Health Care for HIV-Positive, Other Texas Inmates Improves, Study Says; Advocates Question Findings, Call for Independent Oversight
July 29, 2004
The percentage of inmates in Texas who received health care -- including care for HIV/AIDS -- that met national standards increased from 40% in 1994 to 97% in 2003, according to a study conducted by prison officials and published in the July 28 issue of the Journal of the American Medical Association, the Houston Chronicle reports. The state in 1993 privatized the prison medical system and put Texas Tech University and the University of Texas Medical Branch-Galveston in charge of providing care. The incidence of AIDS-related deaths has decreased from 1.5 per 1,000 inmates in 1995 to 0.2 per 1,000 inmates in 2002, according to the study. The study finds that privatization of the system, increased medical staff, improved technology and declining death rates among inmates with AIDS and other diseases have improved prisoners' access to care.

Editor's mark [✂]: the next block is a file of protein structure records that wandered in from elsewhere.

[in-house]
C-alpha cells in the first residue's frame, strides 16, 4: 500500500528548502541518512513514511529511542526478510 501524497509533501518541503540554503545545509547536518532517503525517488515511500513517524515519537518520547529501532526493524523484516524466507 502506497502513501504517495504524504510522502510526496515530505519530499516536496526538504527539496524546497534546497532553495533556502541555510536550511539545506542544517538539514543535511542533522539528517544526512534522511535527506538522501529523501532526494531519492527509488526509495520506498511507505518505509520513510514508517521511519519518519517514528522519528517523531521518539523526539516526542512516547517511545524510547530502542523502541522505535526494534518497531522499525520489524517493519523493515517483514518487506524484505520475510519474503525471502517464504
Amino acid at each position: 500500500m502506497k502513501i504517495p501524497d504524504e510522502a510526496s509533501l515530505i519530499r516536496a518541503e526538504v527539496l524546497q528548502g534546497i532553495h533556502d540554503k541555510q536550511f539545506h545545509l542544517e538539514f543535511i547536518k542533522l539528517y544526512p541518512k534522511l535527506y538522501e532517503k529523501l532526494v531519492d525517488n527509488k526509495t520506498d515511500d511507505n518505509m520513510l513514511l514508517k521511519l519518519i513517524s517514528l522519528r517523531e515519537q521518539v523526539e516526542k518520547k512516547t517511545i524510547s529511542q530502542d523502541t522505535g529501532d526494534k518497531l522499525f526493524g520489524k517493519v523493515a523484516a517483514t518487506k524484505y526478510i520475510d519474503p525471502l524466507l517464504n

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This article was provided by Henry J. Kaiser Family Foundation. It is a part of the publication Kaiser Daily HIV/AIDS Report. Visit the Kaiser Family Foundation's website to find out more about their activities, publications and services.